The Central Resources Library also houses a business enquiry service and a music collection. So far, no one has been able to provide an adequate explanation as to why the CRL should be moved to WGC, which already has two public libraries. Especially, as Hatfield is home to the University of Hertfordshire (with a far larger student body than Smallford College, and is also closer to the Royal Veterinary College at Welham Green), Business Link, and the UH Philharmonic Orchestra. Plus, there are savings to be made by merging it with the small library in Hatfield town centre – which is facing restricted hours due to budget cuts.

WGC public library at Campus West

Two storey public library at Campus West, WGC

Single storey public library at Woodhall

Single storey public library at Woodhall, WGC


Nor is there a sensible answer to the question: if the funds are available to build a new library then why isn't it being used to help kick-start the Hatfield town centre redevelopment and build it in Hatfield?

[There has been a subsequent partial change in plans and the special school may now go to Potters Bar]


Show me the money – or where it's gone

Apart from rents and council tax income, WHBC receives money from central government to make up for an expected shortfall in Council tax due to the large number of student houses in Hatfield, it also receives money (including some from other councils) for housing people from outside the borough in its accommodation. Yet there seems to be little sign of this money being spent in Hatfield.

In fact, a brief examination of WHBC's annual report and accounts over the last few years alone show a shocking inequality in spending between Hatfield and WGC.

Between 2003-09 WHBC Capital Commitments (basically large spending projects mentioned in their accounts) show over £7.1m spent on improvements in WGC with a paltry £0.28m spent on Hatfield. Add over £1 million given in various forms to Gosling Sports Park (please see below for details) and that becomes over £8.1m vs. £0.28m. This does not include £20k spent on placing an old boat on the roundabout by Stanborough Lakes as a public artwork (below). Indeed, it would probably need a forensic accountant to work out the true total.

Old boat art installation on Stanborough Lakes roundabout

The boat was installed with the idea of making the entrance to WGC more imposing. Plans to extend the 'boat' scheme to 12 WGC roundabouts at a cost of £240k were announced but so far have not gone ahead.


WGC Projects

Multi Storey Car Park


King George V

Campus East

Moors Walk

Total: £7,164,000


Hatfield Projects

Healthy Living Centre

Dance Studio, Swim Centre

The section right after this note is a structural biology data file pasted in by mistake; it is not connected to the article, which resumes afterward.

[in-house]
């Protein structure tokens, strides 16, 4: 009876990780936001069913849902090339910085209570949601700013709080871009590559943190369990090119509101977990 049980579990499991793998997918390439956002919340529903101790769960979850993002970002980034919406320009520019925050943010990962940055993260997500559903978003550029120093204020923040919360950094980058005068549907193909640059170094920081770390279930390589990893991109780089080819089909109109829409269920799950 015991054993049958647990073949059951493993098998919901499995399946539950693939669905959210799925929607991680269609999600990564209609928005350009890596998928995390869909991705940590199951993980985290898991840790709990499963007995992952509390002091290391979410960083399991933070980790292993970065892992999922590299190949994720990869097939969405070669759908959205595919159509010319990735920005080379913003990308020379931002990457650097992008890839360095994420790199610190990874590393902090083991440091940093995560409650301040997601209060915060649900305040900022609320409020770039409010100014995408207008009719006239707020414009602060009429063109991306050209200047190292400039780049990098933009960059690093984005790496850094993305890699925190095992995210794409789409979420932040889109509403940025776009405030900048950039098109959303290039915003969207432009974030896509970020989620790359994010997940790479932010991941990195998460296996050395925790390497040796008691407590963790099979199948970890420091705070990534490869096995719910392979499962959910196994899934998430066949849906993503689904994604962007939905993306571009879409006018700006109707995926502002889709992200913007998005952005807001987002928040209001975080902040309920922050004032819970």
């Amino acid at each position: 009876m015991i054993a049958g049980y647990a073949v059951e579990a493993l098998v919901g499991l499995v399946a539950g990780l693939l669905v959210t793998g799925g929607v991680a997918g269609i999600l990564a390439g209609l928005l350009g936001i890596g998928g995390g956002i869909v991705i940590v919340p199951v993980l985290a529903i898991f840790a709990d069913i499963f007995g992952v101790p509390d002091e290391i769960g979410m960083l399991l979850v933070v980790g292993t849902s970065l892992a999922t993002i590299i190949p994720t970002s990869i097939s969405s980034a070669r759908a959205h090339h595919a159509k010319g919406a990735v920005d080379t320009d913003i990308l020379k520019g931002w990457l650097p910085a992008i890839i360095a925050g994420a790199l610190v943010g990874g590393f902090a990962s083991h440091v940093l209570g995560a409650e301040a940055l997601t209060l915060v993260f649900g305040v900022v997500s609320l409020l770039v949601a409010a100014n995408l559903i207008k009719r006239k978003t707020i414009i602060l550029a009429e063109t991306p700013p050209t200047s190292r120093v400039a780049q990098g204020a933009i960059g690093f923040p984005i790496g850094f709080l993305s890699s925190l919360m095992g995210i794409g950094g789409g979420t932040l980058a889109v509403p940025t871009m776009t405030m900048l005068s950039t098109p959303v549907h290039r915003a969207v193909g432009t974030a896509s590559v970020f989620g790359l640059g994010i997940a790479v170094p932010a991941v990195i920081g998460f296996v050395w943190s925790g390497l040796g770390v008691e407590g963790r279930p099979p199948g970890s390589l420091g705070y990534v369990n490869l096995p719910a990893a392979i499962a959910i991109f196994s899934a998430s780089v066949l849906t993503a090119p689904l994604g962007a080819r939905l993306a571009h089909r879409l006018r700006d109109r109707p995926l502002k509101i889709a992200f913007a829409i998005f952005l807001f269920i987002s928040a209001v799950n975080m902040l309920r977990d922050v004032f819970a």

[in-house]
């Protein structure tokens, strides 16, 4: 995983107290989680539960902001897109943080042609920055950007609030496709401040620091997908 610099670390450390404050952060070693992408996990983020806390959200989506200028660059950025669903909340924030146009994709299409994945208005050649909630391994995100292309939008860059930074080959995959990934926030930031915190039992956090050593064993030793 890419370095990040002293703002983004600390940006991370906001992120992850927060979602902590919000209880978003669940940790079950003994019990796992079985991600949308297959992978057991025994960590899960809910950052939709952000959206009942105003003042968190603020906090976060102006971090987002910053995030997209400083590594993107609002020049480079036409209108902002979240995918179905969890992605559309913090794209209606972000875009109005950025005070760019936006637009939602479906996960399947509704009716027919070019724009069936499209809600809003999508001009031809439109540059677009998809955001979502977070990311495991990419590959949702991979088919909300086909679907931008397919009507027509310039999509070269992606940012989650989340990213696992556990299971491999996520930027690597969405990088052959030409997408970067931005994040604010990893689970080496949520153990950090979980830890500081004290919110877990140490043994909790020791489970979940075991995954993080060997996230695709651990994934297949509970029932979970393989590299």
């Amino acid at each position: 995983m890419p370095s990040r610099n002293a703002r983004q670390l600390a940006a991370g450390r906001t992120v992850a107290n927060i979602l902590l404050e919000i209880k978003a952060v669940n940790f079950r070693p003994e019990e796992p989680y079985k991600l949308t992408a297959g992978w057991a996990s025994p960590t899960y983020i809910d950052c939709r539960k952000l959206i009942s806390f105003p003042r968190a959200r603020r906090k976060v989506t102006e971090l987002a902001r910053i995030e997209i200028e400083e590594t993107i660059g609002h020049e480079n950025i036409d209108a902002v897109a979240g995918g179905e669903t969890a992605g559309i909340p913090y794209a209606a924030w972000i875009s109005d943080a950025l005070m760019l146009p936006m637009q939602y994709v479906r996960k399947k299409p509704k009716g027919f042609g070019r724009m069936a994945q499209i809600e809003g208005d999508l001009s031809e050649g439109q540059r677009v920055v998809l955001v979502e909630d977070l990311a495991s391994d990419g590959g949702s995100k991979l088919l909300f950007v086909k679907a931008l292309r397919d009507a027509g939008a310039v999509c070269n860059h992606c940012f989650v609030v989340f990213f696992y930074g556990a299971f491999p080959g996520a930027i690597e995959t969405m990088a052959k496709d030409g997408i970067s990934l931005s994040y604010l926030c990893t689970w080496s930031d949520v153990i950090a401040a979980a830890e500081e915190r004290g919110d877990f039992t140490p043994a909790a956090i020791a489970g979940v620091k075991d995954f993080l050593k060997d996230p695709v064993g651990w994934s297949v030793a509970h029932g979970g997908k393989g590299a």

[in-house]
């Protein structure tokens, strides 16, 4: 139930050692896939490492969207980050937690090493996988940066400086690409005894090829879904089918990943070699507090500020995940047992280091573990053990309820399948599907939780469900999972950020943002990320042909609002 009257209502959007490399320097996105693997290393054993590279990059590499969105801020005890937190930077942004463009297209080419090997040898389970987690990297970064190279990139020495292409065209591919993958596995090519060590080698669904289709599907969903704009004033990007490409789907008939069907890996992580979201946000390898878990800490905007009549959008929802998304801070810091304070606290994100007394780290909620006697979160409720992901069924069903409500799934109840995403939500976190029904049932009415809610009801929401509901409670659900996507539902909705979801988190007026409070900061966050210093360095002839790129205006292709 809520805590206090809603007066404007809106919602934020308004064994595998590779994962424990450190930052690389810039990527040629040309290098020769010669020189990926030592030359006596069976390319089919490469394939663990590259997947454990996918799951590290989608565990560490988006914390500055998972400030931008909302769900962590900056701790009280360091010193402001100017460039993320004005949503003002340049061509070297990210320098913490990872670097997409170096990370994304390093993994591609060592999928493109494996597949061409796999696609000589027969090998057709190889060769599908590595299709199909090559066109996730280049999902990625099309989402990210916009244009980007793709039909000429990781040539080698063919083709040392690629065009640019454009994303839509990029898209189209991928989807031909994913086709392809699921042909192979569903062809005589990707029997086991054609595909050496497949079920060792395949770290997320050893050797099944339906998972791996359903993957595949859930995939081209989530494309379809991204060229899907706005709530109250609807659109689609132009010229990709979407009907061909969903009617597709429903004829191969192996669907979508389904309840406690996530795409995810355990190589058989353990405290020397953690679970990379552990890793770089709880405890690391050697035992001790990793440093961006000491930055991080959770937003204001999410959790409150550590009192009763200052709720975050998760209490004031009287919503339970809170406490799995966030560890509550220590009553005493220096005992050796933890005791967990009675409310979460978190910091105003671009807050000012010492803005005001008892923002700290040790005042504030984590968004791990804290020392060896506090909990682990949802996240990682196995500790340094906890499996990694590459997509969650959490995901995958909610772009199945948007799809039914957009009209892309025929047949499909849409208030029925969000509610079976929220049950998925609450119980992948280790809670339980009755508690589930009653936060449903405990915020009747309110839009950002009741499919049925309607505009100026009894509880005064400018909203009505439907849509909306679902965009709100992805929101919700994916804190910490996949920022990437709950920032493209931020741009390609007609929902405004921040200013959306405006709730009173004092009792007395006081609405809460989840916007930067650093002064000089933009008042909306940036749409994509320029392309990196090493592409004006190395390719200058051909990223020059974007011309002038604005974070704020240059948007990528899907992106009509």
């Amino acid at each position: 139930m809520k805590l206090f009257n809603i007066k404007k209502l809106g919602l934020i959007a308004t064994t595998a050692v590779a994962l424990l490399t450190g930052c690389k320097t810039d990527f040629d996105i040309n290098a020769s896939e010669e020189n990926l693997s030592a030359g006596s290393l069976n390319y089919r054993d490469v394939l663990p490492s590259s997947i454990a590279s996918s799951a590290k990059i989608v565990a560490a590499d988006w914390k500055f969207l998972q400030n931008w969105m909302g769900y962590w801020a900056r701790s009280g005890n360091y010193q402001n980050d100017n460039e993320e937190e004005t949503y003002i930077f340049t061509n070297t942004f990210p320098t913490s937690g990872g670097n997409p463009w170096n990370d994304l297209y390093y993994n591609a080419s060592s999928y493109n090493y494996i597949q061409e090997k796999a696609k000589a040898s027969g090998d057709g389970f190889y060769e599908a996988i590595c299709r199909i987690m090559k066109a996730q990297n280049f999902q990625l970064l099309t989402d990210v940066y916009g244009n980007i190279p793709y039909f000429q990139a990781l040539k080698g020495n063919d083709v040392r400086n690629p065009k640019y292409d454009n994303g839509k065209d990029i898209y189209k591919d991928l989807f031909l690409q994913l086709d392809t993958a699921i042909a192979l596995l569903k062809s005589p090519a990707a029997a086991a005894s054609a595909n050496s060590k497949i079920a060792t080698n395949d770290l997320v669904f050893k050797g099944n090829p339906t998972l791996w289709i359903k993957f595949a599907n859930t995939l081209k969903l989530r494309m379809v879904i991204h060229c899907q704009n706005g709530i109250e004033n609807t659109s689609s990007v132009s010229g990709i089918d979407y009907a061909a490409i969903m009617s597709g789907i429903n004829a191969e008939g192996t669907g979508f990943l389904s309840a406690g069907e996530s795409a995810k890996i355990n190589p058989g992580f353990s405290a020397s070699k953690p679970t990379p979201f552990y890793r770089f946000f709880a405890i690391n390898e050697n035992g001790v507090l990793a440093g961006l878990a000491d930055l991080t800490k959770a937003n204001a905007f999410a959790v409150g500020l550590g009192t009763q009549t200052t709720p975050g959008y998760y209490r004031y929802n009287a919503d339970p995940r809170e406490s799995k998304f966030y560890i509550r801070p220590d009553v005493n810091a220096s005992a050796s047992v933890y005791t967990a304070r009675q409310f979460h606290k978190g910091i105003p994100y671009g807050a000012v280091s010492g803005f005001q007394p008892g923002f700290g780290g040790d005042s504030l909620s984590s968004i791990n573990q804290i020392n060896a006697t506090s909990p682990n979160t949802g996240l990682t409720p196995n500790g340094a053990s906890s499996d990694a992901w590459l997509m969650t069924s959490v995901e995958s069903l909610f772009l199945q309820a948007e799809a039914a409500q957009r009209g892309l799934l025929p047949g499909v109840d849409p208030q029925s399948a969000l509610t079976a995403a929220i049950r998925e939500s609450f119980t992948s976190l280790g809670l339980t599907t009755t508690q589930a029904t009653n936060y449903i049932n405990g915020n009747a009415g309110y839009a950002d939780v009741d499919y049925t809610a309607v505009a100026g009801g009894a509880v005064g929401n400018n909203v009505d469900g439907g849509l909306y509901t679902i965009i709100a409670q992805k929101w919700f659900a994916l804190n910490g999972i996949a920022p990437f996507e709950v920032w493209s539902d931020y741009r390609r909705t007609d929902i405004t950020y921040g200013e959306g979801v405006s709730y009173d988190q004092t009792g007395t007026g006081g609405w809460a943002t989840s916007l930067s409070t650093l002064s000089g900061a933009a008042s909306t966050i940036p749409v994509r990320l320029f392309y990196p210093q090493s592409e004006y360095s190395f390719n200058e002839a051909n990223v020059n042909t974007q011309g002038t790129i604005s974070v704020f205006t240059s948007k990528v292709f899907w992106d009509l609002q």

Hatfield town centre improvements

Total: £284,000



Road sign for Gosling Sports ParkGosling Sports Park

WGC supporters like to say that only Hatfield has a swimming pool, however they are conveniently ignoring that among the many facilities at Gosling Sports Park is a 17m spa pool.

Officially, Gosling Sports Park is a charity; however, it has very close links to Welwyn Hatfield Borough Council. As far as the author is aware, it has always had one or more WGC councillors on its board. Additionally, it has received substantial financial assistance from WHBC.

Apart from the swimming pool, among the many facilities on offer are:

Finnish Sauna

Japanese Salt Bath

100 Workstation Gym

6 Professional Treatment Rooms

5 Squash Courts

5 Badminton Courts

2 Bars

Physiotherapy Clinic

Sports Shop

Toddlers Area

9 Indoor Championship Acrylic Tennis Courts

4 Covered American Clay Courts

5 Outdoor Floodlit Synthetic Grass Courts

3 Outdoor Floodlit Championship Acrylic Courts

4 Indoor Hard Courts

160m Dry Ski Slope

70m Nursery Slope

6 5-A-Side 3G Synthetic Floodlit Football Pitches

8-A-Side Football Pitch

Full Size Grass Pitch



WHBC funding for Gosling Sports Park

Since 2000, while Hatfield town centre has continued to deteriorate, Gosling has received over £1 million in grants, loans and rate relief from WHBC.

Community grants:

2001/02: £30,000

2002/03: £30,000

2010/11: £2,500

Total: £62,500

July 2002: £300,000 grant towards the running track.

Since April 2000: £539,145 given in Discretionary Rate Relief (WHBC £404,360 – the balance provided by Hertfordshire County Council)

2009/10: £250,000 (10-year loan towards outdoor facilities).

Perhaps of greatest concern to Hatfield residents is that WHBC links and support for Gosling Sports Park make it unlikely that there will be a football grounds and stadium built at Angerland – or anywhere elsewhere – in Hatfield. Our local authorities, it seems, are happy for Hatfield residents to have to travel to facilities located in WGC and pay for the privilege – in effect, a further subsidy, and tax on the people of Hatfield.


Community Pavilion at King George V playing grounds

Community Pavilion at King George V Playing Grounds, WGC. Other facilities include 2 bowling lawns, 8 football pitches, 8 floodlit tennis courts, 2 basketball courts, 5 netball courts, 2 cricket pitches, pavilion and changing rooms and a skateboard park. This is a WHBC facility.


Moneyhole Lane Park pavilion and street snooker court

Moneyhole Lane Park, Panshanger, WGC – visible in the distance is the pavilion used by Panshanger Football Club, floodlit tennis court, basketball and street snooker court. Not shown are the football pitches, rugby mini-pitch, and children's play area (which includes a massive rope climbing frame). This is also a WHBC facility.